Even though Mertz may have been negligent, his negligence may not be imputed to the passengers in his automobile, unless Mertz' negligence may be imputed to his wife and daughter, the plaintiffs in this action, *670 on the theory that they were engaged in a joint enterprise.

In support of this contention that the Mertzes were engaged in a joint enterprise, Miss Weibe cites the case of Howard v. Riley, 257 Wis. 594, 44 N.W.2d 552 (1950), wherein the husband and wife were held to be engaged in a joint enterprise in that they were on a trip, the primary and only purpose of the trip being the inspection of a dormer under construction by the husband and wife as joint owners of a motel property, and the husband's negligence in driving the automobile was imputed to his wife-passenger and barred recovery by her against a third tort-feasor.

In her argument, Miss Weibe contends that the Mertz automobile was engaged in family businessthe wife, Alice, to get the mail, and the daughter, Melodee, to keep a dental appointmentand she seems to imply that the rule applicable to joint enterprise applied here.

In this state we have adopted the "Family Purpose Doctrine" whereby the owner of an automobile is liable for damages proximately caused by the negligent driving of a member of the family of a family automobile. Bryan v. Schatz, 77 N.D. 9, 39 N.W.2d 435 (1949); Carpenter v. Dunnell, 61 N.D. 263, 237 N.W. 779 (1931); Ulman v. Lindeman, 44 N.D. 36, 176 N.W. 25, 10 A.L.R. 1440 (1919).

In Michaelsohn v. Smith, 113 N.W.2d 571 (N.D.1962), we held that the family purpose doctrine had no application to a case:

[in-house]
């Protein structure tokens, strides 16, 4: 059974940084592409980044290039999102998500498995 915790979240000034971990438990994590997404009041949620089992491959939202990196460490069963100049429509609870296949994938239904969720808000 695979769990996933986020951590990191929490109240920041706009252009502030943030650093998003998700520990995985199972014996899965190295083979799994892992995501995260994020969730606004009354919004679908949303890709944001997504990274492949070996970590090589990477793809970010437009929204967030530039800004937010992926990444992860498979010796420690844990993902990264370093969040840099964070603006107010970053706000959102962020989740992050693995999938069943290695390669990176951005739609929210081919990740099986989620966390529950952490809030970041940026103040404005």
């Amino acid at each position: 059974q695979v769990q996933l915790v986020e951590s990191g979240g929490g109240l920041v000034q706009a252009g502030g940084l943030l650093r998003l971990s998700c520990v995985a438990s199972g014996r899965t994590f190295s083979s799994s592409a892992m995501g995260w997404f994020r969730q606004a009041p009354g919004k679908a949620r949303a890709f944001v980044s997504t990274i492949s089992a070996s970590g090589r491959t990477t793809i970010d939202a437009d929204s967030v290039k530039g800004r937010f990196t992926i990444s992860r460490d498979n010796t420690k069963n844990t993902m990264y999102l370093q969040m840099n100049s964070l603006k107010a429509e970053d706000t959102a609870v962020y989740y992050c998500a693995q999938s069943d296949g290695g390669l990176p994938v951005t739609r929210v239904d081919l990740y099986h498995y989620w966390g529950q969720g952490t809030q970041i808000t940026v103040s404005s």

Family purpose doctrine has no application to a case where the owner of a family automobile seeks to recover for injuries proximately caused by the negligence of the operator of another automobile, even though the family member driver of the owner's automobile was also negligent. Michaelsohn v. Smith, supra, Syllabus ¶ 2.

Courts have refused to apply the doctrine where an owner-passenger in an automobile has been injured due to the negligence of a third party and the concurrent or contributory negligence of a family member driver of the owner's automobile. Michaelsohn v. Smith, supra.

In the present case, the purpose of the trip of Mertz is more akin to the purposes coming under the family purpose doctrine, and under the rule therein established that the negligence of a family member driver cannot be imputed to the owner in an action by the owner against a third tort-feasor to recover for injuries, it seems logical, conversely, that the negligence of the owner driver cannot be imputed to family member passengers to bar recovery by them against third tort-feasors for injuries to them.

Giving appreciable weight to the trial court's findings, we affirm the trial court.